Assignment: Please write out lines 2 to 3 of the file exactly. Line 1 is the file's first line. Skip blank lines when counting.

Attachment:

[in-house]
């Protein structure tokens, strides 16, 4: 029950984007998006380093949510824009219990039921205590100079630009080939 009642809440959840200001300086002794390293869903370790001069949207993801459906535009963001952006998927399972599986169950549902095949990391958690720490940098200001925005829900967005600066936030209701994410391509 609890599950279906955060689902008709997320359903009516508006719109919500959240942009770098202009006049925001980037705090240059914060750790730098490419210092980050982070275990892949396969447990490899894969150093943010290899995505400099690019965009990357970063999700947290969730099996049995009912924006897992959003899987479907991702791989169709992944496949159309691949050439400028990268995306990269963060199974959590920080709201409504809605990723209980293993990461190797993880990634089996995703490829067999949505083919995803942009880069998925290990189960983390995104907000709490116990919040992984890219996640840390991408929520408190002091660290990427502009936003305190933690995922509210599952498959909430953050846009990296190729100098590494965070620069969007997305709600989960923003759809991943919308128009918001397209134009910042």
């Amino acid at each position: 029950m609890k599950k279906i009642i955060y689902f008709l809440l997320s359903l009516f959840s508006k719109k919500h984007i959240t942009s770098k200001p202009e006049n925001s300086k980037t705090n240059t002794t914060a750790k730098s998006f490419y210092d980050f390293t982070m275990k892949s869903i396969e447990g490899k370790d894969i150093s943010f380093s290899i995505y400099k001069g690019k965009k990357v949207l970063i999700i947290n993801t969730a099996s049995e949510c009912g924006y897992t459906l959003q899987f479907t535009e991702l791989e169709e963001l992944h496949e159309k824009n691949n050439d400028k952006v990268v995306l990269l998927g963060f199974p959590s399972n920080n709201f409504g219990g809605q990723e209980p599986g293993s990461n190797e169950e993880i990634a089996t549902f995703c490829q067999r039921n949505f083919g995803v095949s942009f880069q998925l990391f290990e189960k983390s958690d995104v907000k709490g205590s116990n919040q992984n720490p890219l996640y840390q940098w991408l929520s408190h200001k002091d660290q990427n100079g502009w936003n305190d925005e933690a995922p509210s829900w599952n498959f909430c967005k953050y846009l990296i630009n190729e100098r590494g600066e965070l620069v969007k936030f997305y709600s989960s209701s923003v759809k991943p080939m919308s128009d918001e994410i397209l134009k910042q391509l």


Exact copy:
């Protein structure tokens, strides 16, 4: 029950984007998006380093949510824009219990039921205590100079630009080939 009642809440959840200001300086002794390293869903370790001069949207993801459906535009963001952006998927399972599986169950549902095949990391958690720490940098200001925005829900967005600066936030209701994410391509 609890599950279906955060689902008709997320359903009516508006719109919500959240942009770098202009006049925001980037705090240059914060750790730098490419210092980050982070275990892949396969447990490899894969150093943010290899995505400099690019965009990357970063999700947290969730099996049995009912924006897992959003899987479907991702791989169709992944496949159309691949050439400028990268995306990269963060199974959590920080709201409504809605990723209980293993990461190797993880990634089996995703490829067999949505083919995803942009880069998925290990189960983390995104907000709490116990919040992984890219996640840390991408929520408190002091660290990427502009936003305190933690995922509210599952498959909430953050846009990296190729100098590494965070620069969007997305709600989960923003759809991943919308128009918001397209134009910042």
């Amino acid at each position: 029950m609890k599950k279906i009642i955060y689902f008709l809440l997320s359903l009516f959840s508006k719109k919500h984007i959240t942009s770098k200001p202009e006049n925001s300086k980037t705090n240059t002794t914060a750790k730098s998006f490419y210092d980050f390293t982070m275990k892949s869903i396969e447990g490899k370790d894969i150093s943010f380093s290899i995505y400099k001069g690019k965009k990357v949207l970063i999700i947290n993801t969730a099996s049995e949510c009912g924006y897992t459906l959003q899987f479907t535009e991702l791989e169709e963001l992944h496949e159309k824009n691949n050439d400028k952006v990268v995306l990269l998927g963060f199974p959590s399972n920080n709201f409504g219990g809605q990723e209980p599986g293993s990461n190797e169950e993880i990634a089996t549902f995703c490829q067999r039921n949505f083919g995803v095949s942009f880069q998925l990391f290990e189960k983390s958690d995104v907000k709490g205590s116990n919040q992984n720490p890219l996640y840390q940098w991408l929520s408190h200001k002091d660290q990427n100079g502009w936003n305190d925005e933690a995922p509210s829900w599952n498959f909430c967005k953050y846009l990296i630009n190729e100098r590494g600066e965070l620069v969007k936030f997305y709600s989960s209701s923003v759809k991943p080939m919308s128009d918001e994410i397209l134009k910042q391509l």